How Albania won a million hearts
Together with Northern Ireland and Iceland, they were the cute outsiders of Euro 2016. Having qualified for the competition for the first time, the Albanians were adopted by neutrals as the second team of choice. Yes, no seriousminded person would have bet serious money on them but, what the hell, they were cheered on by millions.
While some patronisingly attributed Albania’s qualification to the expanded format of the competition, the truth is that the team made it into the competition via a tough group. That group included Portugal, Denmark and Serbia – all veterans of international competition, which boast stars who ply their trade at A-grade clubs.
The words ‘fairy tale’ in relation to the evolution of Albanian football have been used nearly as often as they were used in relation to Leicester’s rise to the top rungs of the English Premier League. A very apt comparison, as the Italian-born national coach, Gianni De Biasi, is a close friend of his countryman Claudio Ranieri. That they both managed to engineer the impossible in the same season is something that can only be explained by the soccer gods.
It took De Biasi just five years to engineer the miracle. Professional football in Albania is still in a rickety state because every aspect of life in the country had been largely insulated from the outside world during the nearly four decades of communist rule. In an effort to get quick results and inspire a football culture, De Biasi scouted the globe, looking for footballers of Albanian descent playing in big leagues but unable to make the national teams of their countries.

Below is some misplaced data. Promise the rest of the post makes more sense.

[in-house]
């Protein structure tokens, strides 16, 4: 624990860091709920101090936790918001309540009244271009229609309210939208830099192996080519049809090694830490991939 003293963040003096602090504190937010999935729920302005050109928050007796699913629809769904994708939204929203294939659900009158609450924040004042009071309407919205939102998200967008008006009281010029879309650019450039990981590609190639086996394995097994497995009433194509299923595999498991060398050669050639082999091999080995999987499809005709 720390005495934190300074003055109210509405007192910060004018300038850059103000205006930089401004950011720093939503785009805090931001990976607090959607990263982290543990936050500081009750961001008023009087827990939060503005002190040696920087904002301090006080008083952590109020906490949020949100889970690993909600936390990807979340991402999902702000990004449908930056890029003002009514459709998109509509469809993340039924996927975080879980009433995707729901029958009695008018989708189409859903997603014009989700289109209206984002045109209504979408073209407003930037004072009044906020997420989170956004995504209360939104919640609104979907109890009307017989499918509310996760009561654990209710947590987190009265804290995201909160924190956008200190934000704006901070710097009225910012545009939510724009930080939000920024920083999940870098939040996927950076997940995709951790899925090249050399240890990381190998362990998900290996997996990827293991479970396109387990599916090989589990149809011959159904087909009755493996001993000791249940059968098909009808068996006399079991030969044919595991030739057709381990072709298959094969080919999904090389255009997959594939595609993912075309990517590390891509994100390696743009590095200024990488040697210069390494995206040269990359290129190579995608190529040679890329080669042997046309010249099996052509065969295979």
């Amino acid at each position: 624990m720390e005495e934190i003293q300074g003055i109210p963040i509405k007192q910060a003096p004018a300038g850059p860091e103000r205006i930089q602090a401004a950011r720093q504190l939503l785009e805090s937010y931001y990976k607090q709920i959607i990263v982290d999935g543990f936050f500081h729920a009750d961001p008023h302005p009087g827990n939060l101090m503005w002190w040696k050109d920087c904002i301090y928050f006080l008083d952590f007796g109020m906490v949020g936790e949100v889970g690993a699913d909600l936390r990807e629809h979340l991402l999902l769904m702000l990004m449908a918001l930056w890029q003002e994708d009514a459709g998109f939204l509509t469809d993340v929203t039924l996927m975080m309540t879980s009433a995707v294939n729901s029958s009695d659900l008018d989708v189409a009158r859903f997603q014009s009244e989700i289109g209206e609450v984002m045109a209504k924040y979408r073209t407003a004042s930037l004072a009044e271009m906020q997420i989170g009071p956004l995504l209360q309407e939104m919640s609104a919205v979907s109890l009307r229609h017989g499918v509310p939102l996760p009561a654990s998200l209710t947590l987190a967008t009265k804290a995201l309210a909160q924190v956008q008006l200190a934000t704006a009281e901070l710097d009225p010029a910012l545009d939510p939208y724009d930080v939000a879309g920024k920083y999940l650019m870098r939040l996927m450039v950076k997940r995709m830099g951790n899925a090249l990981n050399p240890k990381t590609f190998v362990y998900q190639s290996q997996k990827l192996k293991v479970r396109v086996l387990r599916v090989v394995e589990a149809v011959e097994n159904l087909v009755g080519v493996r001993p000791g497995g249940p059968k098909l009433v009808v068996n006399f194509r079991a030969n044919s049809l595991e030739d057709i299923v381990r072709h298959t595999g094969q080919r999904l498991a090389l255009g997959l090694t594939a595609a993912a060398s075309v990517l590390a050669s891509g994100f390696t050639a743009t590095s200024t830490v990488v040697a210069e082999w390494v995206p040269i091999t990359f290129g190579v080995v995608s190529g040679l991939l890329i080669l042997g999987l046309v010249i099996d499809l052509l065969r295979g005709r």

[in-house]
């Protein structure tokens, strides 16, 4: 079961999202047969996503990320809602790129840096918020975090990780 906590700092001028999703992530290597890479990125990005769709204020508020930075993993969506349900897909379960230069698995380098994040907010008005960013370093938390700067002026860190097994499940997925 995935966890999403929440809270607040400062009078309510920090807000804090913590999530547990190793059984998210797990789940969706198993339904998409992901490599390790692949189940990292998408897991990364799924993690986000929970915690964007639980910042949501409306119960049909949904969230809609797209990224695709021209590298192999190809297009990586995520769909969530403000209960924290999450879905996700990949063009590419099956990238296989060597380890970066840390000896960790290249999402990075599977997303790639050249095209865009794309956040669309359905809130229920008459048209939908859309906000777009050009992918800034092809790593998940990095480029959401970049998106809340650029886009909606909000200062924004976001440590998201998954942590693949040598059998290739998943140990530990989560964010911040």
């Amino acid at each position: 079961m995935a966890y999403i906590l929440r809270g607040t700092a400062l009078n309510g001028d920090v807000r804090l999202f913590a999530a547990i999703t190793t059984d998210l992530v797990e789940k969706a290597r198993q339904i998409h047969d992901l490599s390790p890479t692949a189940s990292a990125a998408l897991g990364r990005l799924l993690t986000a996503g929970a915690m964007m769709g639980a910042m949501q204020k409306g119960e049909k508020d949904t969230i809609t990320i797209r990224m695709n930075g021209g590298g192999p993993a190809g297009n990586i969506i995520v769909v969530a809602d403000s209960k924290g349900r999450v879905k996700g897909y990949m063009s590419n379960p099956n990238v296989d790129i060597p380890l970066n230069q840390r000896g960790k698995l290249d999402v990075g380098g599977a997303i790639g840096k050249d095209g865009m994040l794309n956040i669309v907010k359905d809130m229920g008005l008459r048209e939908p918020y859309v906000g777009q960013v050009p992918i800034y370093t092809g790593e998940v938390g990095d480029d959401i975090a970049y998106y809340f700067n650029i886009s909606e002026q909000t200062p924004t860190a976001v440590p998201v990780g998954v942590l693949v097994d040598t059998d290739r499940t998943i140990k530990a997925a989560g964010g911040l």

Because of its history of wars and upheavals through the centuries, Albania has one of the largest diasporas in the world. Albanians are to be found in virtually every country with a half-decent economy, and estimates are that they outnumber the 3 million people in the home country.
This multinational jigsaw puzzle posed its own difficulties. For instance, many of them only spoke the languages of their countries, meaning team communication was a nightmare.
But De Biasi forged on and instilled a self-belief in the players and – very importantly – in Albanians living at home and in the diaspora.
Last night’s game against Romania was to decide whether they were to go home or if the dream could continue. Whatever the case, they have made their mark, and the world has fallen in love with them.